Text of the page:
By: Julie Carey
A high school freshman and a 3-year-old child, both students with special needs, were left without rides to school in a continuation of the school bus problems plaguing some Stafford County families.
Stafford County’s school transportation problems, which the superintendent blames in part on a bus driver shortage, have affected hundreds of children. Just last week, dozens of kids were left behind at bus stops or left without a ride home after school.
On Aug. 10, 3-year-old Wyatt was ready to return to school at his Head Start program.
“[He was] really excited and he was strapped into his special needs stroller and had his favorite little car in his hand,” his grandmother, Kayla Finlay, said.
Wyatt is non-verbal and has cerebral palsy and epilepsy, among other challenges. The day he was supposed to leave for school, the bus he needed with a lift never came.
“He was having meltdown after meltdown. He was frustrated, didn’t understand,” Finlay said.
As of Tuesday, the bus still hasn’t come to pick up Wyatt, and he hasn’t made it to school.
Wendie Palermo is another parent waiting for the transportation department to get things right for her son, a freshman.
“I firmly believe the special needs children definitely need to have top priority when it comes to bus assignments and getting them where they need to be, when they’re supposed to be there.”Wendie Palermo
Last week, her son did not receive a bus assignment.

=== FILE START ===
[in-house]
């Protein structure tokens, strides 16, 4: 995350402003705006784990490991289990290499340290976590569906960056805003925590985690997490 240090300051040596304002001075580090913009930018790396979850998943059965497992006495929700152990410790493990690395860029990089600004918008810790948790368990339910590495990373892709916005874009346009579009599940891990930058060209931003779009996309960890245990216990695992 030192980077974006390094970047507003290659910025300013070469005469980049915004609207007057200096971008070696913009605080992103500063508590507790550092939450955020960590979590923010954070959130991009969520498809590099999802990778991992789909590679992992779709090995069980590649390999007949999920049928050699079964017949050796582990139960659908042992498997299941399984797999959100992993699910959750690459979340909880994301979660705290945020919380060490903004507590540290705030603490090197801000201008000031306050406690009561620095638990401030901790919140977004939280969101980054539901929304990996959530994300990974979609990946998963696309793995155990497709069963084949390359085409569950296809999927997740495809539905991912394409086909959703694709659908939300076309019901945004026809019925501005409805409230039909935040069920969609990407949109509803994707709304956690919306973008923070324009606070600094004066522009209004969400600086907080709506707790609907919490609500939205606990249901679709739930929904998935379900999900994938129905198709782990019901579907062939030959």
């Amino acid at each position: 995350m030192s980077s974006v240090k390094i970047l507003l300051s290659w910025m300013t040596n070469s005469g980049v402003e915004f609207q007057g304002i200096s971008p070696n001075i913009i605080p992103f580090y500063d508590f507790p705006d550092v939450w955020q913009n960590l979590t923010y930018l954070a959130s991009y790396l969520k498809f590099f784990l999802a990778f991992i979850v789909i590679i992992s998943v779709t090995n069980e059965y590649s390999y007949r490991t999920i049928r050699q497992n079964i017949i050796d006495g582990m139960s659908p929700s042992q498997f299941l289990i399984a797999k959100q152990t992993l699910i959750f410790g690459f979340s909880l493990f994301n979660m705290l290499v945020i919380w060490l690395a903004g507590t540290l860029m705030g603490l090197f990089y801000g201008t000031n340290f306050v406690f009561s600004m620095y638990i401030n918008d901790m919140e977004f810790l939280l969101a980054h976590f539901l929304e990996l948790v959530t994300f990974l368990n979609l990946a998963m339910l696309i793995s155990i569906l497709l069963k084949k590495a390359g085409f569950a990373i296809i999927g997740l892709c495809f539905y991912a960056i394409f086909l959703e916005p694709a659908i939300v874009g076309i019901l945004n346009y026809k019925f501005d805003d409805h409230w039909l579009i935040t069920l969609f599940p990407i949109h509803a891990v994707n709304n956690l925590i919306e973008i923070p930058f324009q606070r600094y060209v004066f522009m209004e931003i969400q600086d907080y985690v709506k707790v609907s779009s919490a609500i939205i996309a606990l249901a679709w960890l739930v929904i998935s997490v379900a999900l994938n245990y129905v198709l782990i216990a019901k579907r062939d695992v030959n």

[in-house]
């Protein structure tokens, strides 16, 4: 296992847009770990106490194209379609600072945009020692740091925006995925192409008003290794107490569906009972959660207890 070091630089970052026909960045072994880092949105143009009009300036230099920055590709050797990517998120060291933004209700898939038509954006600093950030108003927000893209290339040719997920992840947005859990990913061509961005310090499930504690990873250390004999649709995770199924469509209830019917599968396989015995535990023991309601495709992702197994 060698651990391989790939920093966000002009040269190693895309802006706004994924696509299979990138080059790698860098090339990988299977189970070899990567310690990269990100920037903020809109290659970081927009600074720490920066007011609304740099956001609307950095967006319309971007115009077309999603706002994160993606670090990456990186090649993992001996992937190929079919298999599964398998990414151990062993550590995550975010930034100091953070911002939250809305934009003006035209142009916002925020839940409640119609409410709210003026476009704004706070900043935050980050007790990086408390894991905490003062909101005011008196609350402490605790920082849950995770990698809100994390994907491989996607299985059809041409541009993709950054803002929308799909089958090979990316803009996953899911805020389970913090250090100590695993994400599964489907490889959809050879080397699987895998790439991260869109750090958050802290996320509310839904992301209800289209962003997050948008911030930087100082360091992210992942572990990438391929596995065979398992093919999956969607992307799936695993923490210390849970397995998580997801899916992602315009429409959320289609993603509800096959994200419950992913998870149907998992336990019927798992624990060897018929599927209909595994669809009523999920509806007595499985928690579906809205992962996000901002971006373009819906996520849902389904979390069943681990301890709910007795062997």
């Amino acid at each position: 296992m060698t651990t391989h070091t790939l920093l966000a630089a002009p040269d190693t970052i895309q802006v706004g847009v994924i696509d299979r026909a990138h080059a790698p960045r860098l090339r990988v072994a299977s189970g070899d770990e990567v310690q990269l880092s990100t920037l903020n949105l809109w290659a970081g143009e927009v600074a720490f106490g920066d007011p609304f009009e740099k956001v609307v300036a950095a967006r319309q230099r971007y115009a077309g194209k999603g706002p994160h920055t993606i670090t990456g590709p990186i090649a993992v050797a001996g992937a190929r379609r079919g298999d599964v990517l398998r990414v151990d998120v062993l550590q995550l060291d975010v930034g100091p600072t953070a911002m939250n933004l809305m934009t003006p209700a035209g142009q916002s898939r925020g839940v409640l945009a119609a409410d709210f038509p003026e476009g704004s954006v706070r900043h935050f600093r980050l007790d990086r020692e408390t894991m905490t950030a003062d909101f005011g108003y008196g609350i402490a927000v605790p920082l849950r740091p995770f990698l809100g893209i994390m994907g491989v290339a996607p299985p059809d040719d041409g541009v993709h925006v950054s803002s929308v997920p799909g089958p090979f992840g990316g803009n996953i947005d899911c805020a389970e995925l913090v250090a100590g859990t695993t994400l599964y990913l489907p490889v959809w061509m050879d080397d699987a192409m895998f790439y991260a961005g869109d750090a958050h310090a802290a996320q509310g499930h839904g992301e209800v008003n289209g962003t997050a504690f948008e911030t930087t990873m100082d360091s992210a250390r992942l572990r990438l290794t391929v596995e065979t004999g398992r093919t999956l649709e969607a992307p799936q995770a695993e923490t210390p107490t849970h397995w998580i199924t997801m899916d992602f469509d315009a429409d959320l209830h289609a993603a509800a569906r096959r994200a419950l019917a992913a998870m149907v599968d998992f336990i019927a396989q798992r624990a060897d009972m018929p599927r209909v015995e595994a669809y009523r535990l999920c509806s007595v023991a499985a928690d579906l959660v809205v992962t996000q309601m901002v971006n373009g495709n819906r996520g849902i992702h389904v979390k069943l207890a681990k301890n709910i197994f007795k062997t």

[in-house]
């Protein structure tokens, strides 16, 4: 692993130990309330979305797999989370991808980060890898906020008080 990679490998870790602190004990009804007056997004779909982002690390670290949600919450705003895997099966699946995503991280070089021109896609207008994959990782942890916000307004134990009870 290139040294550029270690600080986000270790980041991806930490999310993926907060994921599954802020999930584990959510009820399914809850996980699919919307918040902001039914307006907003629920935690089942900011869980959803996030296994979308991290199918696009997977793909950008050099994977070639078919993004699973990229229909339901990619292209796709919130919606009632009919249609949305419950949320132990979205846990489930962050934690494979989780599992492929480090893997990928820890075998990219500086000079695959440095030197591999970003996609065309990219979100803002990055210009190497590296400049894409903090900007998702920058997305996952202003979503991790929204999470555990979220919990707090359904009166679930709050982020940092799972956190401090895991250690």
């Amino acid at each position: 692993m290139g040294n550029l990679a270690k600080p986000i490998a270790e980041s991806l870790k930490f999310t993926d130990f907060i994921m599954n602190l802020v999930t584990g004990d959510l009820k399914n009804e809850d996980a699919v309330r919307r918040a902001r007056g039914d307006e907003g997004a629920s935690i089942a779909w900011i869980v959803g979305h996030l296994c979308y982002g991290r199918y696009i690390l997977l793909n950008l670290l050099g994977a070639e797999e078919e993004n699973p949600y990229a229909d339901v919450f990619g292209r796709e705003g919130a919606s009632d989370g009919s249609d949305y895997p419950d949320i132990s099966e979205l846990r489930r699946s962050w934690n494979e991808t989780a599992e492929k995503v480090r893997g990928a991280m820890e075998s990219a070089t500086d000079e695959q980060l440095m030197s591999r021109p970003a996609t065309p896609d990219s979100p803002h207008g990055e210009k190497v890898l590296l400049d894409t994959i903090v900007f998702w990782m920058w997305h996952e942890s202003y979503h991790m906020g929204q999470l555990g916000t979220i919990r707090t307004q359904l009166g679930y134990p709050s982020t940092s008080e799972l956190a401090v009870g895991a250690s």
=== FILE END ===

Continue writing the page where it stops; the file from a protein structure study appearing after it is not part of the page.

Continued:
“I ended up having to drive him to school the whole entire week,” Palermo said, even though a plan for him was put in place long before school started.
When he finally did get a bus number for the ride home from Stafford High School on Monday, the driver refused to let him board.
“[The driver] basically told him that he didn’t belong on her bus… [She] left him out in the rain standing at the door,” Palermo said. “He was soaking wet. His backpack was all wet, his computer, everything. And he was just, he was upset.”
Wendie’s son has a new bus number now, but both she and Finlay said they are losing hope.
“I firmly believe the special needs children definitely need to have top priority when it comes to bus assignments and getting them where they need to be, when they’re supposed to be there,” Palermo said.
Finlay pointed out that the emotional toll these incidents take on children and their parents is great.
“This is really a tragedy that this happened even one time to one child, let alone multiple times to how many other children that we just haven’t heard about yet,” she said.
A Stafford County Public Schools spokeswoman said the Department of Special Education and Student Services is reaching out to both families to give them bus numbers to and from school. The school district is also urging anyone interested in becoming a bus driver to contact them.